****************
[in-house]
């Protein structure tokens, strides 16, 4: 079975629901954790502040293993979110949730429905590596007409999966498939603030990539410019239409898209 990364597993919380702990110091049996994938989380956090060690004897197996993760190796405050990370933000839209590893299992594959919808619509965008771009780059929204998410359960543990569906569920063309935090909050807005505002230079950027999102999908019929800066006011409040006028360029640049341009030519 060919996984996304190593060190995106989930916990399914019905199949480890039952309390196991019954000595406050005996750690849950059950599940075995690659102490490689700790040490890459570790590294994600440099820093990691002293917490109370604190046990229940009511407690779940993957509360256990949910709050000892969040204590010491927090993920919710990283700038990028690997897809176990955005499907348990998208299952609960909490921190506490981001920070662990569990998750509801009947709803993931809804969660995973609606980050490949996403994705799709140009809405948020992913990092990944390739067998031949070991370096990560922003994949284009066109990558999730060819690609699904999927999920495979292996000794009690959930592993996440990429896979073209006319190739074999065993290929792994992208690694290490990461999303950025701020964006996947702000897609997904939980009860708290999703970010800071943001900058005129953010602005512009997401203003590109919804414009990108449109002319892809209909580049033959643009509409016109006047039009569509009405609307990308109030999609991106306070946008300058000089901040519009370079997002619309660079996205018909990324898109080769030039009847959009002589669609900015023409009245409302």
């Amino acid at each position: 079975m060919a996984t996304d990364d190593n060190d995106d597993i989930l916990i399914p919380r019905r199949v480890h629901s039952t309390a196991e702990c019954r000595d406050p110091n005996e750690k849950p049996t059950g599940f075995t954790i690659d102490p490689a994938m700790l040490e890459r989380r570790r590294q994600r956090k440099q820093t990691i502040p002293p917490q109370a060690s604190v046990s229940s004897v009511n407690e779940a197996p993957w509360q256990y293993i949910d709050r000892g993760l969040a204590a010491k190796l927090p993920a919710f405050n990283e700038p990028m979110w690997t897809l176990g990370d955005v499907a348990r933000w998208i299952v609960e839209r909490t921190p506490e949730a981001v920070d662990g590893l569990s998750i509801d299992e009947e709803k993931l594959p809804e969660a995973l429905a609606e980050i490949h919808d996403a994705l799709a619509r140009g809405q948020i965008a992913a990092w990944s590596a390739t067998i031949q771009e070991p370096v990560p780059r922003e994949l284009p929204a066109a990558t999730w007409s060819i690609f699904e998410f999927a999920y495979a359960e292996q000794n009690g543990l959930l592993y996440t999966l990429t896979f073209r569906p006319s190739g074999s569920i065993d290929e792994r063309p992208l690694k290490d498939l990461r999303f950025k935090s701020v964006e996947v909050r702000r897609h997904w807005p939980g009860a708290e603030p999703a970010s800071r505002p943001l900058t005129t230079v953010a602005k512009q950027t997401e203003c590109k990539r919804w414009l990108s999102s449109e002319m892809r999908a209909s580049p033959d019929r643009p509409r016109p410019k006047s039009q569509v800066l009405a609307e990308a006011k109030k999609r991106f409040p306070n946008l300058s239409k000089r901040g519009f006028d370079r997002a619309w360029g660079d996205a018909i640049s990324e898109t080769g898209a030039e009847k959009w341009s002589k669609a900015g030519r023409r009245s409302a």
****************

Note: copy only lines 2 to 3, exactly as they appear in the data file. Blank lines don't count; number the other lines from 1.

């Protein structure tokens, strides 16, 4: 079975629901954790502040293993979110949730429905590596007409999966498939603030990539410019239409898209 990364597993919380702990110091049996994938989380956090060690004897197996993760190796405050990370933000839209590893299992594959919808619509965008771009780059929204998410359960543990569906569920063309935090909050807005505002230079950027999102999908019929800066006011409040006028360029640049341009030519 060919996984996304190593060190995106989930916990399914019905199949480890039952309390196991019954000595406050005996750690849950059950599940075995690659102490490689700790040490890459570790590294994600440099820093990691002293917490109370604190046990229940009511407690779940993957509360256990949910709050000892969040204590010491927090993920919710990283700038990028690997897809176990955005499907348990998208299952609960909490921190506490981001920070662990569990998750509801009947709803993931809804969660995973609606980050490949996403994705799709140009809405948020992913990092990944390739067998031949070991370096990560922003994949284009066109990558999730060819690609699904999927999920495979292996000794009690959930592993996440990429896979073209006319190739074999065993290929792994992208690694290490990461999303950025701020964006996947702000897609997904939980009860708290999703970010800071943001900058005129953010602005512009997401203003590109919804414009990108449109002319892809209909580049033959643009509409016109006047039009569509009405609307990308109030999609991106306070946008300058000089901040519009370079997002619309660079996205018909990324898109080769030039009847959009002589669609900015023409009245409302």
């Amino acid at each position: 079975m060919a996984t996304d990364d190593n060190d995106d597993i989930l916990i399914p919380r019905r199949v480890h629901s039952t309390a196991e702990c019954r000595d406050p110091n005996e750690k849950p049996t059950g599940f075995t954790i690659d102490p490689a994938m700790l040490e890459r989380r570790r590294q994600r956090k440099q820093t990691i502040p002293p917490q109370a060690s604190v046990s229940s004897v009511n407690e779940a197996p993957w509360q256990y293993i949910d709050r000892g993760l969040a204590a010491k190796l927090p993920a919710f405050n990283e700038p990028m979110w690997t897809l176990g990370d955005v499907a348990r933000w998208i299952v609960e839209r909490t921190p506490e949730a981001v920070d662990g590893l569990s998750i509801d299992e009947e709803k993931l594959p809804e969660a995973l429905a609606e980050i490949h919808d996403a994705l799709a619509r140009g809405q948020i965008a992913a990092w990944s590596a390739t067998i031949q771009e070991p370096v990560p780059r922003e994949l284009p929204a066109a990558t999730w007409s060819i690609f699904e998410f999927a999920y495979a359960e292996q000794n009690g543990l959930l592993y996440t999966l990429t896979f073209r569906p006319s190739g074999s569920i065993d290929e792994r063309p992208l690694k290490d498939l990461r999303f950025k935090s701020v964006e996947v909050r702000r897609h997904w807005p939980g009860a708290e603030p999703a970010s800071r505002p943001l900058t005129t230079v953010a602005k512009q950027t997401e203003c590109k990539r919804w414009l990108s999102s449109e002319m892809r999908a209909s580049p033959d019929r643009p509409r016109p410019k006047s039009q569509v800066l009405a609307e990308a006011k109030k999609r991106f409040p306070n946008l300058s239409k000089r901040g519009f006028d370079r997002a619309w360029g660079d996205a018909i640049s990324e898109t080769g898209a030039e009847k959009w341009s002589k669609a900015g030519r023409r009245s409302a």